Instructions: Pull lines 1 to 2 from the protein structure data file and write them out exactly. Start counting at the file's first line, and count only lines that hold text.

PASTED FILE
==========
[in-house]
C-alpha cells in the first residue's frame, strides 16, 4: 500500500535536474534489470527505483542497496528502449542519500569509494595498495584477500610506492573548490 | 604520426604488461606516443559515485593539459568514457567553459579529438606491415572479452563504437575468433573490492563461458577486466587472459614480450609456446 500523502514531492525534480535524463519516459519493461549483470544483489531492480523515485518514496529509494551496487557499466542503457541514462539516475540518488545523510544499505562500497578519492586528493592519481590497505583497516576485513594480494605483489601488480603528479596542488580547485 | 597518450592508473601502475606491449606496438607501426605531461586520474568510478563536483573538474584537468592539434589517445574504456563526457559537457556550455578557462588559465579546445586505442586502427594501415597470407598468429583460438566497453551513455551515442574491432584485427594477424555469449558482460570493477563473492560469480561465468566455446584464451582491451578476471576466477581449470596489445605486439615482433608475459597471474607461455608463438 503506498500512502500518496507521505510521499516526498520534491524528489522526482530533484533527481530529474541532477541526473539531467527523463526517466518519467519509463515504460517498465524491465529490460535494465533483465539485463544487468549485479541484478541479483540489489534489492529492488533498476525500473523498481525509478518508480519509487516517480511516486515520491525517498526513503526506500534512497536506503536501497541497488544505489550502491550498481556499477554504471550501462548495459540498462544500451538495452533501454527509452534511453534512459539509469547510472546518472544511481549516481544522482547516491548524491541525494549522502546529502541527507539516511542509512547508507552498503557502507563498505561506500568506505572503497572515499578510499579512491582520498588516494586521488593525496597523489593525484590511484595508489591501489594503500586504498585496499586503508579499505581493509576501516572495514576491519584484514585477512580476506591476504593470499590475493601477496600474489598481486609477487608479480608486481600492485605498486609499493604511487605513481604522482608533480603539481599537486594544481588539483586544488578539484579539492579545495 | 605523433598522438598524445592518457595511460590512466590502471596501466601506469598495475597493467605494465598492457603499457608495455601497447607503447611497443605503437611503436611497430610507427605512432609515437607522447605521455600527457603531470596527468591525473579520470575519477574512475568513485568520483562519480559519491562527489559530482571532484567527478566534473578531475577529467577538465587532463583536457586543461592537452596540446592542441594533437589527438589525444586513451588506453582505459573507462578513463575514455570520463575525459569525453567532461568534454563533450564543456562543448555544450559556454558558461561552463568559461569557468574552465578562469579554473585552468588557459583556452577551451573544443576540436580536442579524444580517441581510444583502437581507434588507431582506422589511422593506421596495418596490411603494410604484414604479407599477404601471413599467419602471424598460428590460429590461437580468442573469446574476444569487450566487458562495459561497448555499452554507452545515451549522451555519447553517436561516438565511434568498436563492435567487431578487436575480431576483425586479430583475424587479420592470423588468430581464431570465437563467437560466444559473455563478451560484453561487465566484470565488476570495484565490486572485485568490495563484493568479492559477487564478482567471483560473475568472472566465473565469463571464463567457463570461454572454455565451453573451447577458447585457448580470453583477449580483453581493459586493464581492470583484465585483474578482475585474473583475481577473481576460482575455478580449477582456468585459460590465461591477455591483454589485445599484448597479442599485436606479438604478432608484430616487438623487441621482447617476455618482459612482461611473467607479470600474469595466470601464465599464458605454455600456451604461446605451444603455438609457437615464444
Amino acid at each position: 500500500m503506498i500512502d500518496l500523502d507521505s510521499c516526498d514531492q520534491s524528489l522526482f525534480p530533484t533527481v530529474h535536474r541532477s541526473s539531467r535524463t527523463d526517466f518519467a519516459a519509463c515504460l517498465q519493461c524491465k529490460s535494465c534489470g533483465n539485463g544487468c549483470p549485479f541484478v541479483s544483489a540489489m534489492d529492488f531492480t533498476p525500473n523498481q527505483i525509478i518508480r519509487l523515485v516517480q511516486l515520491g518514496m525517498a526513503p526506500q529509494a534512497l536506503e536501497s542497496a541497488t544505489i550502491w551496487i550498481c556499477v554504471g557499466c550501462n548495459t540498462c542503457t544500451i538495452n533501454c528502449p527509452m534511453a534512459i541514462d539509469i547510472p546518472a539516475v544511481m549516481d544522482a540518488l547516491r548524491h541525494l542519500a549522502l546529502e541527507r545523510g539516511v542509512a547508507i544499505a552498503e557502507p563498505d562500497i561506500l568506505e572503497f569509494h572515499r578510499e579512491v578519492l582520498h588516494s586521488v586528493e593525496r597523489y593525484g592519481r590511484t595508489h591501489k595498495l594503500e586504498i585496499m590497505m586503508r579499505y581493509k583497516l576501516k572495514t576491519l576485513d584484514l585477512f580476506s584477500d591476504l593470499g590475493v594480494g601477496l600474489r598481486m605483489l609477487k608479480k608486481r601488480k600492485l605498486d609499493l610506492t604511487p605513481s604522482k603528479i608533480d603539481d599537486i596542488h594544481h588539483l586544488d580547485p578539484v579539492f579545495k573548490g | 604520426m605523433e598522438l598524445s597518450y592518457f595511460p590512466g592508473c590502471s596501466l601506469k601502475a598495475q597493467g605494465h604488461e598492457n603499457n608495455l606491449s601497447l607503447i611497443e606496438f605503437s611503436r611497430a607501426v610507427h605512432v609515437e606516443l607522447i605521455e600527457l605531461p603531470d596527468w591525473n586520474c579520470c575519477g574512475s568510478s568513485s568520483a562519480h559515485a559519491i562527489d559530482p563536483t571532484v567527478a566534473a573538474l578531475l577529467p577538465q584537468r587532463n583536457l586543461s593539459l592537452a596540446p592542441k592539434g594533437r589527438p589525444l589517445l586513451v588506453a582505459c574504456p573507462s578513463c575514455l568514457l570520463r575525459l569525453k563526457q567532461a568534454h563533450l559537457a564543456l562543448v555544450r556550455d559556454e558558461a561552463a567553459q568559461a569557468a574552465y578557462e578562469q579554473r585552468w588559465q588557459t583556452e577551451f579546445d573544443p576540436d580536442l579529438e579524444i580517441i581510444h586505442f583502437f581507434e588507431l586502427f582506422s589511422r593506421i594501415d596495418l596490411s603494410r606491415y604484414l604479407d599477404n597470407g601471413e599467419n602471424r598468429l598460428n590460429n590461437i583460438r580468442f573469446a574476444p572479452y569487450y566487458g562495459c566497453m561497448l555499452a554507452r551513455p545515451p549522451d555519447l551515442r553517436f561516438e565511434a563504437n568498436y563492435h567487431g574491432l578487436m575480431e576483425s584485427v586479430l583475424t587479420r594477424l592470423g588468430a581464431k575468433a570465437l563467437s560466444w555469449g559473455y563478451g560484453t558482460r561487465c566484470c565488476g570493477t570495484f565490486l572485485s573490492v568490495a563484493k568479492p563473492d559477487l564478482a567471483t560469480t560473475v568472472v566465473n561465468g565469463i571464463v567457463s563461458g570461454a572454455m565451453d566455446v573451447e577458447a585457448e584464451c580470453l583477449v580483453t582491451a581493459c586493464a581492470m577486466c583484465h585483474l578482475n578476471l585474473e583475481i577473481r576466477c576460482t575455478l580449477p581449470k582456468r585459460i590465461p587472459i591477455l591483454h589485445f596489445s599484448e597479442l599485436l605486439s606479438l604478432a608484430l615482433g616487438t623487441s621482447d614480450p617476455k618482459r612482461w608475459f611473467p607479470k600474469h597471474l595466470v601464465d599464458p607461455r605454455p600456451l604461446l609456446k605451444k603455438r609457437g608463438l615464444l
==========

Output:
[in-house]
C-alpha cells in the first residue's frame, strides 16, 4: 500500500535536474534489470527505483542497496528502449542519500569509494595498495584477500610506492573548490 | 604520426604488461606516443559515485593539459568514457567553459579529438606491415572479452563504437575468433573490492563461458577486466587472459614480450609456446 500523502514531492525534480535524463519516459519493461549483470544483489531492480523515485518514496529509494551496487557499466542503457541514462539516475540518488545523510544499505562500497578519492586528493592519481590497505583497516576485513594480494605483489601488480603528479596542488580547485 | 597518450592508473601502475606491449606496438607501426605531461586520474568510478563536483573538474584537468592539434589517445574504456563526457559537457556550455578557462588559465579546445586505442586502427594501415597470407598468429583460438566497453551513455551515442574491432584485427594477424555469449558482460570493477563473492560469480561465468566455446584464451582491451578476471576466477581449470596489445605486439615482433608475459597471474607461455608463438 503506498500512502500518496507521505510521499516526498520534491524528489522526482530533484533527481530529474541532477541526473539531467527523463526517466518519467519509463515504460517498465524491465529490460535494465533483465539485463544487468549485479541484478541479483540489489534489492529492488533498476525500473523498481525509478518508480519509487516517480511516486515520491525517498526513503526506500534512497536506503536501497541497488544505489550502491550498481556499477554504471550501462548495459540498462544500451538495452533501454527509452534511453534512459539509469547510472546518472544511481549516481544522482547516491548524491541525494549522502546529502541527507539516511542509512547508507552498503557502507563498505561506500568506505572503497572515499578510499579512491582520498588516494586521488593525496597523489593525484590511484595508489591501489594503500586504498585496499586503508579499505581493509576501516572495514576491519584484514585477512580476506591476504593470499590475493601477496600474489598481486609477487608479480608486481600492485605498486609499493604511487605513481604522482608533480603539481599537486594544481588539483586544488578539484579539492579545495 | 605523433598522438598524445592518457595511460590512466590502471596501466601506469598495475597493467605494465598492457603499457608495455601497447607503447611497443605503437611503436611497430610507427605512432609515437607522447605521455600527457603531470596527468591525473579520470575519477574512475568513485568520483562519480559519491562527489559530482571532484567527478566534473578531475577529467577538465587532463583536457586543461592537452596540446592542441594533437589527438589525444586513451588506453582505459573507462578513463575514455570520463575525459569525453567532461568534454563533450564543456562543448555544450559556454558558461561552463568559461569557468574552465578562469579554473585552468588557459583556452577551451573544443576540436580536442579524444580517441581510444583502437581507434588507431582506422589511422593506421596495418596490411603494410604484414604479407599477404601471413599467419602471424598460428590460429590461437580468442573469446574476444569487450566487458562495459561497448555499452554507452545515451549522451555519447553517436561516438565511434568498436563492435567487431578487436575480431576483425586479430583475424587479420592470423588468430581464431570465437563467437560466444559473455563478451560484453561487465566484470565488476570495484565490486572485485568490495563484493568479492559477487564478482567471483560473475568472472566465473565469463571464463567457463570461454572454455565451453573451447577458447585457448580470453583477449580483453581493459586493464581492470583484465585483474578482475585474473583475481577473481576460482575455478580449477582456468585459460590465461591477455591483454589485445599484448597479442599485436606479438604478432608484430616487438623487441621482447617476455618482459612482461611473467607479470600474469595466470601464465599464458605454455600456451604461446605451444603455438609457437615464444